This is part 4 of a series of posts about Tater, an albatross who hatched on my lawn and recently returned to Princeville after spending 6 years at sea. During that time he did not spend any time on land, so he had to relearn how to walk. He also started to attempt interactions with other albatrosses, the very first step in finding a mate. We know that Tater is a male because he was part of a research project that involved DNA sex testing of all of the chicks and many adults on the north shore of Kaua’i from 2006-2008. I am hoping that someday he will nest in my yard, but as long as he is living in Princeville I will be happy.
Obviously, young Tater never had a chance to try a display with other albatrosses when he was out at sea for 6 years. He was pretty tired when this bird landed near him but he did not want to lose an opportunity to meet and greet one of his own kind. So he attempted an albatross sit-down display. This does not impress the ladies, as you can see from his partner’s lack of a response. If it is true that the albatrosses check out the physical fitness of their partners by the variety of movements and vocalizations they display, Tater’s act will need some work.
He puts more effort into this interaction, even standing up, sort of, but things start going wrong when he stumbles into the other bird. Like his first partner, this one seems to have no clue that he is trying to display with her. Tater had learned something about albatross socialization from the birds he observed across the golf cart path, and he attempted a modified version of a beak-duel greeting, which is something they typically do when they first meet each other. With experienced birds, the duel involves actual bill contact. This one is more the albatross equivalent of the air kissing women do when they do not want to mess up their lipstick. His partner valiantly tries to touch bills, but when the other bird is doing so much head bobbing it may be better to look away to avoid getting seasick.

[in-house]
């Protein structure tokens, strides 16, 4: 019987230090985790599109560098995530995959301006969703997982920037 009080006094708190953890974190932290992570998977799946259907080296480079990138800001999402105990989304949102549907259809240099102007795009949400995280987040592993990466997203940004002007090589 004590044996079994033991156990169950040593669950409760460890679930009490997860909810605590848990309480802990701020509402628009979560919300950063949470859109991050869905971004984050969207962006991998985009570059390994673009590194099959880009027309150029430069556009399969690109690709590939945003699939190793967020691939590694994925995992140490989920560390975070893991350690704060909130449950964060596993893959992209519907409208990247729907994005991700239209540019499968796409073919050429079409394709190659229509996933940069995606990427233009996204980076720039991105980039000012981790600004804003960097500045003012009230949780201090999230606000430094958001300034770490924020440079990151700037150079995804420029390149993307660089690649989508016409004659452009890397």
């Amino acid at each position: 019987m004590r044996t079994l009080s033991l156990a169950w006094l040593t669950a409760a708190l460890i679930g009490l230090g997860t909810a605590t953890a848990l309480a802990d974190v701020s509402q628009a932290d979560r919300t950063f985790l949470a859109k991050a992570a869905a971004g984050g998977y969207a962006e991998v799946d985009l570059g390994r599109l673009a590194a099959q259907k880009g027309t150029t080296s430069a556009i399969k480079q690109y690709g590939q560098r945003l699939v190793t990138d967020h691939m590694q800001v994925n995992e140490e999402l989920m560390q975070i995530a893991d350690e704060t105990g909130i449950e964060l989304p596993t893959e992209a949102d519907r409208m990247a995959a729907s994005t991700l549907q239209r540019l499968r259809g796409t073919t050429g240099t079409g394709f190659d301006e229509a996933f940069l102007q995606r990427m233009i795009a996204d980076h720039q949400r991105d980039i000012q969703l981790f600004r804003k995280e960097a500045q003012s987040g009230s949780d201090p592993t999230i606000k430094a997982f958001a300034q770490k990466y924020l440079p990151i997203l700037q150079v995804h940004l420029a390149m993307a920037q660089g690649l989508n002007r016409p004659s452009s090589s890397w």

I have seen Tater once since January 20th. Through my years of observing them I have learned that an albatross may come to Princeville for just a day or two his first year back. I know that I am lucky to see one of these birds, even though I check the areas where they gather every day. I rarely get to see one who is still having the problems navigating on land that Tater displayed in my video. To be able to share these moments with the albatross who spent his first 5 months on my lawn puts this experience somewhere at the top of my list of the reasons why I plow through a variety of frustrations and keep on spending so many moments with these birds.
I wish Tater and all the other Princeville albatrosses long and happy lives.
If you would like to watch the whole video, please check it out on YouTube. Get the popcorn ready, the film is about 20 minutes long. It’s definitely meant for the unrepentant albatotrossophile.